Thanks for listening-  Mike Jacoubowsky, former racer, present-day bicycle retailer, long-time cyclist and more patient than I should be entertaining people who think they need higher gears.

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10 thoughts on “A higher/bigger gear will not make you go faster

  1. Mike, Next time someone wants a bigger gear, tell them that Kevin Metcalfe just set the national 45+ 25mi TT record with a time of 49:29 (30.3mph), on a 50×39 compact crank. Here’s a quote from a slowtwitch post:

    “I did it on a compact, 50×39. Averaged 101 rpm, 309 Watts, 172 bpm. Max speed was 55kph at 105 rpm for a few seconds which implies that I briefly got into my 50×12. Mostly I was in a 13 and 14. I had an 11 but never used it. My main point here is that next time you think you “need a 55″ or whatever that maybe you don’t.”

    1. Lanier: Yep, read that piece. Really excellent! It’s like wow, somebody gets it! Not to mention that the guy is just extraordinary beyond belief, pulling that off at almost “my” age. Sure puts me in my place!!! –Mike-

  2. Exactly! So why do bikes come with 50×11 or 52×11 as top gears?
    I have a 52/39/30 triple with an 11-25 cassette (10 speed). Would trade that cassette for a 12-25 in a heartbeat, 16 tooth cog so much more useful than the 11!

  3. You didn’t mention sprinting. I do the alviso crit noon ride on Tuesdays and Thursdays. Riders often get to around 40 mph in the finishing sprint. I tend to have a high cadence, and have nver felt that I need bigger gears in a sprint or otherwise; however, one of the riders there believes he gets spun out in the sprints and needs a bigger gear than his 50×11.

    1. Don’t give people any ideas! It’s probably bad enough that I even show a photo with a 56t chainring, giving people the notion that hey, they’re out there, I want one! –Mike–

  4. OK, so with all the talk I’m still a little confused. Let’s make it simple: I’m considering a Cannondale CAAD 10 5 105 with a 52/36 chainset…and I’m also considering a Cannondale CAAD 10 5 Compact with a 50/34 chainset.

    I am a biker who prefers slower RPM, and a little more pedal pressure, than most people I seem to ride with. It’s not about speed, I’m just not one of those little maniacs whose legs are a blur. I live in the mountains so definitely need some easy gearing for that, but on the flats I prefer S L O W cadences.

    Which gearing is going to be better for me…or are they close enough that I won’t notice a difference?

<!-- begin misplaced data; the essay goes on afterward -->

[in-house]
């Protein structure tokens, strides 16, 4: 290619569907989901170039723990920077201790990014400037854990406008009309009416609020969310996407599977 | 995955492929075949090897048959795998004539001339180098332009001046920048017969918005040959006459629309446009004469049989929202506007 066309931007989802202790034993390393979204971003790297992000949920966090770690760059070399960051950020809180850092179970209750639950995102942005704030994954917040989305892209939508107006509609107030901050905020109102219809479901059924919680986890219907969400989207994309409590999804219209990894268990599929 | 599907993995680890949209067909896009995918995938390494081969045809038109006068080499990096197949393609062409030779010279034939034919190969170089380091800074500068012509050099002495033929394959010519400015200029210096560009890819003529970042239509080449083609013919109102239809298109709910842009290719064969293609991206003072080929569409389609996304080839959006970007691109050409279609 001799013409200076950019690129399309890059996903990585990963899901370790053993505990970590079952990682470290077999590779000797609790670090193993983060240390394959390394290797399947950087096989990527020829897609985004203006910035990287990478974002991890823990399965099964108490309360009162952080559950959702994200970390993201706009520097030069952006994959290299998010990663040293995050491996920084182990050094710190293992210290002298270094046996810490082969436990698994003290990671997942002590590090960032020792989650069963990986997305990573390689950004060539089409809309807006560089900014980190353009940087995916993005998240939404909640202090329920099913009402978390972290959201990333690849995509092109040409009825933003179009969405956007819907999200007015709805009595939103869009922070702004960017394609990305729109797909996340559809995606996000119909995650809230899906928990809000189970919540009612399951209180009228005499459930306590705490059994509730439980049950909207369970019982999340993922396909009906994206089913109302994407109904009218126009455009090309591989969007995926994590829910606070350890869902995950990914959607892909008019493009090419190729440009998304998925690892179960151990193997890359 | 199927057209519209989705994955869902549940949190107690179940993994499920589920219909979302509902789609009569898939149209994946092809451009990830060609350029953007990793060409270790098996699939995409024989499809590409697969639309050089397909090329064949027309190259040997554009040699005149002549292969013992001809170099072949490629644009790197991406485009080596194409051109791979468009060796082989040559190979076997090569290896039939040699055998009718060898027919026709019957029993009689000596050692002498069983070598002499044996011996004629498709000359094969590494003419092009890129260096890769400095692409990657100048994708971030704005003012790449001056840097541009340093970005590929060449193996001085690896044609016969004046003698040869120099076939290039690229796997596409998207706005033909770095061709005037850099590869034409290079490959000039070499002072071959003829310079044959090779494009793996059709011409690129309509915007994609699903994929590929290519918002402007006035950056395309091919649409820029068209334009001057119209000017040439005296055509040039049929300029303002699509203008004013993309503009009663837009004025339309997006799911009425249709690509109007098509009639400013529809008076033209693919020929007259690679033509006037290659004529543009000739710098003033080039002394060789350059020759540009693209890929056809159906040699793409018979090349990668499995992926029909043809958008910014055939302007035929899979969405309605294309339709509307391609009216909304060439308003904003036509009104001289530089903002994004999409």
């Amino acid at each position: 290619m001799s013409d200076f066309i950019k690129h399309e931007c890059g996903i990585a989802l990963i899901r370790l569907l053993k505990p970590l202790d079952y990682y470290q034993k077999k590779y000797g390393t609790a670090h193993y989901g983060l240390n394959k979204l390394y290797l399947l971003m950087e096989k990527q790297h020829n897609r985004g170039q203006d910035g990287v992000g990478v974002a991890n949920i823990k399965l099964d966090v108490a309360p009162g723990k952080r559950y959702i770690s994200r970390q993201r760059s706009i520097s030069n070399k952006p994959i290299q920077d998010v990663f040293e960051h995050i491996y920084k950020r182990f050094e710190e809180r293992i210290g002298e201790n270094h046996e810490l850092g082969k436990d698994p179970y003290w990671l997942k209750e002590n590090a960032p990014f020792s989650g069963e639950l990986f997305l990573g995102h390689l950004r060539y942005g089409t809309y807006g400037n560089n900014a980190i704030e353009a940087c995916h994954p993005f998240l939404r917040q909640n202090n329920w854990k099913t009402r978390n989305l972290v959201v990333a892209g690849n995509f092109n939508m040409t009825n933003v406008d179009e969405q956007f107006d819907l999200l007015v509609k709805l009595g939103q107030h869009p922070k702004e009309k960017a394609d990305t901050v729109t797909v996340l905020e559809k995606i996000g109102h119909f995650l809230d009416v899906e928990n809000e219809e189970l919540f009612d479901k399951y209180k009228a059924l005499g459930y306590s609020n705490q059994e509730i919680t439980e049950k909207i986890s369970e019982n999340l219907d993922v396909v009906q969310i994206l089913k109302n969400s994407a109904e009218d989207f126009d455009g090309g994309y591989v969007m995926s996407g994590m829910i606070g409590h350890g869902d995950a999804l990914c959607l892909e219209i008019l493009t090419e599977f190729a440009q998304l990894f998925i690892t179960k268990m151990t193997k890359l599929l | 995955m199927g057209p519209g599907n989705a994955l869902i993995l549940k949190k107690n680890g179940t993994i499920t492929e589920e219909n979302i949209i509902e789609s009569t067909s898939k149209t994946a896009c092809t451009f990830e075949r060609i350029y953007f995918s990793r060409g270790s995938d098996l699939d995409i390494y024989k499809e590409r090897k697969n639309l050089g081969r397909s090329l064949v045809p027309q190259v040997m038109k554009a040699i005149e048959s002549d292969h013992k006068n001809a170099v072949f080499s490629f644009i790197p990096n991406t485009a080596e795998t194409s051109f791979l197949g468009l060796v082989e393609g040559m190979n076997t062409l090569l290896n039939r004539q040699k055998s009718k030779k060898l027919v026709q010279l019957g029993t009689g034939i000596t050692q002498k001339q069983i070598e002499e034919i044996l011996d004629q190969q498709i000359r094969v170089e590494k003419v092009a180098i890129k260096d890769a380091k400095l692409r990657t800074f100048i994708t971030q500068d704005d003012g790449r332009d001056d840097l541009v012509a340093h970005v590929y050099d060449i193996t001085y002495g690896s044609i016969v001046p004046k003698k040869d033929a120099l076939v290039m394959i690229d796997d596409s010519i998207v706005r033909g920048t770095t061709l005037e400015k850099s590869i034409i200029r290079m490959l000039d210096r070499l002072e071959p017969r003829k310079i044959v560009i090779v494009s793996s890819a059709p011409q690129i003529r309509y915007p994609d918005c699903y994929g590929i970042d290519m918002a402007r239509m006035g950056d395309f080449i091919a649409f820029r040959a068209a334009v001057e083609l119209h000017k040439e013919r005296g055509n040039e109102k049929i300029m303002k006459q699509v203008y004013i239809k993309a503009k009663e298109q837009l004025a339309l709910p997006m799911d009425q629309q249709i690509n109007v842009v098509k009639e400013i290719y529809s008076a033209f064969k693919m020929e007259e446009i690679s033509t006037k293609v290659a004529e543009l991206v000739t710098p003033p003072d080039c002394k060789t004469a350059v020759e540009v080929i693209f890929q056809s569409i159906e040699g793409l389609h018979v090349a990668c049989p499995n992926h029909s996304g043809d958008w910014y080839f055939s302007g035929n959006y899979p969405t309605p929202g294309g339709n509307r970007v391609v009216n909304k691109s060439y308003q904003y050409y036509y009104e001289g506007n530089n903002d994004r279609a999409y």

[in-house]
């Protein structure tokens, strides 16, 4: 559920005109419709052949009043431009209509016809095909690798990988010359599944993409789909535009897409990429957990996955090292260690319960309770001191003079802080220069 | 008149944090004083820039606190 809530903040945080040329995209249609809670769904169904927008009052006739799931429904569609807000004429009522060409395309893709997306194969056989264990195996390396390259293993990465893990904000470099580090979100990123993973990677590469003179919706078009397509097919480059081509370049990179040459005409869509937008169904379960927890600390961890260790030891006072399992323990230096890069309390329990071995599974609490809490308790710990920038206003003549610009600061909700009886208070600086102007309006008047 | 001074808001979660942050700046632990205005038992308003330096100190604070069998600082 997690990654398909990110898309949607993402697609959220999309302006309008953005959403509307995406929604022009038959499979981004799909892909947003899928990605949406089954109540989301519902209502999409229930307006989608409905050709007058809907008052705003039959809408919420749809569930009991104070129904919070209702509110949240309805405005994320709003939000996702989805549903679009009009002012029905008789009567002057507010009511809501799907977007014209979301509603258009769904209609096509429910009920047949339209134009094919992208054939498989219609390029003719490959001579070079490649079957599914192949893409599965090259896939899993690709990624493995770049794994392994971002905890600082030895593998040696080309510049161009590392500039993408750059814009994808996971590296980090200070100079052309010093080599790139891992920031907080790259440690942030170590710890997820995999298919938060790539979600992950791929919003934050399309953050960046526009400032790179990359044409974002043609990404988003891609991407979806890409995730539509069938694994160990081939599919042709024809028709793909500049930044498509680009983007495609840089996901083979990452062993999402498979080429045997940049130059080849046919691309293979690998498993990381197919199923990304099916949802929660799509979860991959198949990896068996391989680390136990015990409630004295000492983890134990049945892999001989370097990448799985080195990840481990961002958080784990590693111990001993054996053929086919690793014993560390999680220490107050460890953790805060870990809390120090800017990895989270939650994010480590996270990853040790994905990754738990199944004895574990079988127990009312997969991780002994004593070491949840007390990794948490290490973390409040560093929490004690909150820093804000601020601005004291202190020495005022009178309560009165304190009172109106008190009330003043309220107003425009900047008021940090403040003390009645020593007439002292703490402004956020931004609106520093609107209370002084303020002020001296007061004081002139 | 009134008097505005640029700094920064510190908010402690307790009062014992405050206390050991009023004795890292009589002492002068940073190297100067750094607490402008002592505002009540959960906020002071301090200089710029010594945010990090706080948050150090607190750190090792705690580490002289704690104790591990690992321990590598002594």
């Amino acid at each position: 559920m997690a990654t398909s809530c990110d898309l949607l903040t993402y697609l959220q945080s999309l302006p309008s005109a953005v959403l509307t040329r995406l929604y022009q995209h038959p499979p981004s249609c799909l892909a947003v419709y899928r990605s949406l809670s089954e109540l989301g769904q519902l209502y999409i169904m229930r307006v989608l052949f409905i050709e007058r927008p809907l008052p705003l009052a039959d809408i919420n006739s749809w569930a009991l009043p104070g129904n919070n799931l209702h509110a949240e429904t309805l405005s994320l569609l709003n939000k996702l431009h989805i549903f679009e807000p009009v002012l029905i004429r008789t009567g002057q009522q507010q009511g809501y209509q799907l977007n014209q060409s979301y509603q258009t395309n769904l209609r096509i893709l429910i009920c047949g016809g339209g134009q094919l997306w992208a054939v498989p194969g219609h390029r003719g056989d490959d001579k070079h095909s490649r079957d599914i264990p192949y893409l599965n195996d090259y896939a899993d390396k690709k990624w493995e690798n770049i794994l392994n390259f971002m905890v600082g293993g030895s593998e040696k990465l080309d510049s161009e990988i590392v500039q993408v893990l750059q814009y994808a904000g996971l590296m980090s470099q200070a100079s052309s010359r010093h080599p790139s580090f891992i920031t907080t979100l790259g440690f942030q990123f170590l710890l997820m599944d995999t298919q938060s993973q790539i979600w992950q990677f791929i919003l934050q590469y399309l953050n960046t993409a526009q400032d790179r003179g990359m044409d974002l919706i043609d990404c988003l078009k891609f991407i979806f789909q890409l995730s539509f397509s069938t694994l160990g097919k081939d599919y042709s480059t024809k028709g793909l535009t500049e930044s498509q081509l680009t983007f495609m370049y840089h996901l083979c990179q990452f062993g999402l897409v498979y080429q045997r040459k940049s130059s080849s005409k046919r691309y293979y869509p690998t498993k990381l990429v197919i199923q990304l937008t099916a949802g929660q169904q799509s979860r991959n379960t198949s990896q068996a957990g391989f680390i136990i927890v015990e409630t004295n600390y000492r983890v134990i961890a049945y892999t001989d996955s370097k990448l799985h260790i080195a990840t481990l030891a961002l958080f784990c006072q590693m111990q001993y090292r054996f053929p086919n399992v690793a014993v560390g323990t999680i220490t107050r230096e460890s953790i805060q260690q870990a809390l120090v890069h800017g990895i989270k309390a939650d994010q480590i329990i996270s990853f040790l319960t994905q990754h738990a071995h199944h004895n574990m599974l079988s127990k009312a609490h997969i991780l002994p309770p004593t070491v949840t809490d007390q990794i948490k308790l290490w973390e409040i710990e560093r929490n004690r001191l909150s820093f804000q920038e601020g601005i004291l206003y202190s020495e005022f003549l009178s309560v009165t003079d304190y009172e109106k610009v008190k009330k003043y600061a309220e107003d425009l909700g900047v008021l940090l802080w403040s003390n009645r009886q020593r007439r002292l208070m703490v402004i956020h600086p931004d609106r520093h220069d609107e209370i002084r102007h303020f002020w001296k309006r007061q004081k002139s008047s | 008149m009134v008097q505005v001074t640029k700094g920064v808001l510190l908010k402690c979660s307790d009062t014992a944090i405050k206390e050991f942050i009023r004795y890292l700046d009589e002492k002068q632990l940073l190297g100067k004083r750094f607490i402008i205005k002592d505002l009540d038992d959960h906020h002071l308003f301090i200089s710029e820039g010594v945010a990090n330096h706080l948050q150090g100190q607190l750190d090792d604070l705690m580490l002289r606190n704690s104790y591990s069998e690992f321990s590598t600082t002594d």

1. Depends what you mean by S L O W cadence. A 50×11 will give you a higher gear than anybody raced with just a few years ago. Guess the question is, how fast do you ride. Absolutely serious, this is the relevant question. People tend to think they ride a lot faster than they actually do. What can you maintain for a fair amount of time? Very few of us can maintain 20+mph. A 50×11 would have you “spinning” at only 56rpm at that speed. Barely moving the pedals!

      But here’s what’s likely to happen. Even though 50 makes more sense than 52, if you get the 50, you’re going to be thinking you should have got the 52. That’s just the way things work. You’re going to convince yourself that you actually do need a bigger gear, that all the people who know better don’t know you. The issue is that you’ll give up something at the lower end and you’re going to wish you had that next lower gear on the steepest hills.

      If you were getting a Trek, the answer would be a bit simpler; get the 52×36 with an 11-32 in the rear. But the Cannondale’s chainstays are a bit short for that to work well. OK, just looked it up, the Cannondale’s chainstays aren’t as short as I thought (408mm), so it would likely work OK. But you should get the Trek anyway for the nicer ride. :-) (And yes, I’m biased, I sell Treks, ride Treks, used to sell Cannondale back in the day… in the end, the most-important thing could be the shop selling the bike, which can make a HUGE difference in how well it works and how comfortably it’s set up for you).

      So go for the 52/36 with the option to change the rear to an 11-32 if it turns out you need it. That will require a longer cage on the derailleur and a bit longer chain. Good luck-
      Mike Jacoubowsky, Chain Reaction Bicycles

      1. Thanks for the thoughtful reply, both technical and psychological (obviously you’ve been at this for a while).

        As for RPMs, 80 is high by my standards. (I tried spinning once and found the cadences absurd…but that’s just me.) I don’t race, I don’t ride with aggressive groups. I’m probably below the range of optimal efficiency. Unless I’m climbing Vail Pass, my RPMs are definitely on the low side compared to people around me. It’s just the way I like it. I tend to like a longer crank too, but that’s a discussion for another time.

        I’ll have a look at the Treks. Thanks again for the advice, and the quick response.